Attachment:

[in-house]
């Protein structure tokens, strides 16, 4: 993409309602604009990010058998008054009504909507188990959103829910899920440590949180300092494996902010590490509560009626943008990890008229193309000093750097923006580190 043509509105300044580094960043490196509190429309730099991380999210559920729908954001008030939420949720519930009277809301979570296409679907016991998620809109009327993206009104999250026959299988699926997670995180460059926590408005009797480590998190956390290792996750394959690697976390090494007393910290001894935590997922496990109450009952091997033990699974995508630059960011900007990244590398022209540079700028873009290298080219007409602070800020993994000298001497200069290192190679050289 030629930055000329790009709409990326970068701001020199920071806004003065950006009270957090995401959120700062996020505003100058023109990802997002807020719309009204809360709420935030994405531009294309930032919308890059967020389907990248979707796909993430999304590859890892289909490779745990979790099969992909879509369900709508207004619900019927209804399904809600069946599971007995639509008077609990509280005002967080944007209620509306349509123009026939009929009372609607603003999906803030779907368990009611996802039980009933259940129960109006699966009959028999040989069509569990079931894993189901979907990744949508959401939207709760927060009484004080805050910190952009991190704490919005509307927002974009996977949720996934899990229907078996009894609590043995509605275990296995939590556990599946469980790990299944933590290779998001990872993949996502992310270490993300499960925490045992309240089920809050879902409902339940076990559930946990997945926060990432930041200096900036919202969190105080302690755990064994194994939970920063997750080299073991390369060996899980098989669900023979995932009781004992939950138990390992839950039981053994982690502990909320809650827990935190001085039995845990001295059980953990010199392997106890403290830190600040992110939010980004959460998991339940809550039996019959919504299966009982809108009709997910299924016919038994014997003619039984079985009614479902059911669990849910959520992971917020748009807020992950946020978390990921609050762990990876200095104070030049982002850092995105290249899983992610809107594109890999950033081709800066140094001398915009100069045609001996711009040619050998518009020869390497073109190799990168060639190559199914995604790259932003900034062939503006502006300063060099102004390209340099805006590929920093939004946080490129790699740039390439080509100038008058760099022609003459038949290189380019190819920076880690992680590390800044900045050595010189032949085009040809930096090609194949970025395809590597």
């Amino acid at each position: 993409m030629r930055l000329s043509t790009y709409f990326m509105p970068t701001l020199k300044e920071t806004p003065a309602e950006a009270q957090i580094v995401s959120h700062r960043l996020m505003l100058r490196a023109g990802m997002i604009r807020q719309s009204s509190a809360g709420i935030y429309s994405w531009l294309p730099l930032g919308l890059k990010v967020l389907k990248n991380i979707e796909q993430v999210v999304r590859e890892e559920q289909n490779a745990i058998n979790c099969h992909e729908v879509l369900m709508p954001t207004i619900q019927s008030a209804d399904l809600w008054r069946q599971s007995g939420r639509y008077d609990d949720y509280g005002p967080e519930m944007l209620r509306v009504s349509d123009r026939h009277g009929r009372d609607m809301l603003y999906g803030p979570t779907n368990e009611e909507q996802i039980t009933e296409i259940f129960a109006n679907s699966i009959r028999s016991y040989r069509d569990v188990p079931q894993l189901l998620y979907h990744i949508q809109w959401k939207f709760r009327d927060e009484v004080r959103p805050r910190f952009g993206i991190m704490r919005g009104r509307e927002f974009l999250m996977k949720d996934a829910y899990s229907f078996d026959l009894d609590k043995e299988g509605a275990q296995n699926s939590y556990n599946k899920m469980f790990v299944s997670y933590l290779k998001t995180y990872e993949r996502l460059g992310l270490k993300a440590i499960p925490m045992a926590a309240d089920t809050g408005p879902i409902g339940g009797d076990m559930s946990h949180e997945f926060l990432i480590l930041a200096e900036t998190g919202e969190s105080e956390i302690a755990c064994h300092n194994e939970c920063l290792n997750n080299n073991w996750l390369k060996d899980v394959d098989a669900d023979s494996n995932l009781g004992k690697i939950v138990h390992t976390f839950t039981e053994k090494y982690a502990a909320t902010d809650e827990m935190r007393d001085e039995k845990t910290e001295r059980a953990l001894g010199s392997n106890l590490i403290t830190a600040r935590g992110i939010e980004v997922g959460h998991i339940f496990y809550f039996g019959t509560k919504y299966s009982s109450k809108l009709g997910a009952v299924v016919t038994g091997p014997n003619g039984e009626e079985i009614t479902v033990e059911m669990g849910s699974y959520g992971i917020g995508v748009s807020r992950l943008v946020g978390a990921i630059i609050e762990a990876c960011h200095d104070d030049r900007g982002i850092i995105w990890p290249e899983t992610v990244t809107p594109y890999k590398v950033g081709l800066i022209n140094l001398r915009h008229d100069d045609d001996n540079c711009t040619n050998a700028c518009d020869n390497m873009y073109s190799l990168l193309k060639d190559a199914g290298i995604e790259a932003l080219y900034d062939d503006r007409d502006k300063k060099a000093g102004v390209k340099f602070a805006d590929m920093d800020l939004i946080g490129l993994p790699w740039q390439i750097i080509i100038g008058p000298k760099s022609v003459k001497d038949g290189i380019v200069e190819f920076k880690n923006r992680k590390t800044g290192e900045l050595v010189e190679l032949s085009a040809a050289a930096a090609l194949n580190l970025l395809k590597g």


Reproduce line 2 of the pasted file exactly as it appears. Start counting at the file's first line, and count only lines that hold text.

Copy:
């Protein structure tokens, strides 16, 4: 993409309602604009990010058998008054009504909507188990959103829910899920440590949180300092494996902010590490509560009626943008990890008229193309000093750097923006580190 043509509105300044580094960043490196509190429309730099991380999210559920729908954001008030939420949720519930009277809301979570296409679907016991998620809109009327993206009104999250026959299988699926997670995180460059926590408005009797480590998190956390290792996750394959690697976390090494007393910290001894935590997922496990109450009952091997033990699974995508630059960011900007990244590398022209540079700028873009290298080219007409602070800020993994000298001497200069290192190679050289 030629930055000329790009709409990326970068701001020199920071806004003065950006009270957090995401959120700062996020505003100058023109990802997002807020719309009204809360709420935030994405531009294309930032919308890059967020389907990248979707796909993430999304590859890892289909490779745990979790099969992909879509369900709508207004619900019927209804399904809600069946599971007995639509008077609990509280005002967080944007209620509306349509123009026939009929009372609607603003999906803030779907368990009611996802039980009933259940129960109006699966009959028999040989069509569990079931894993189901979907990744949508959401939207709760927060009484004080805050910190952009991190704490919005509307927002974009996977949720996934899990229907078996009894609590043995509605275990296995939590556990599946469980790990299944933590290779998001990872993949996502992310270490993300499960925490045992309240089920809050879902409902339940076990559930946990997945926060990432930041200096900036919202969190105080302690755990064994194994939970920063997750080299073991390369060996899980098989669900023979995932009781004992939950138990390992839950039981053994982690502990909320809650827990935190001085039995845990001295059980953990010199392997106890403290830190600040992110939010980004959460998991339940809550039996019959919504299966009982809108009709997910299924016919038994014997003619039984079985009614479902059911669990849910959520992971917020748009807020992950946020978390990921609050762990990876200095104070030049982002850092995105290249899983992610809107594109890999950033081709800066140094001398915009100069045609001996711009040619050998518009020869390497073109190799990168060639190559199914995604790259932003900034062939503006502006300063060099102004390209340099805006590929920093939004946080490129790699740039390439080509100038008058760099022609003459038949290189380019190819920076880690992680590390800044900045050595010189032949085009040809930096090609194949970025395809590597």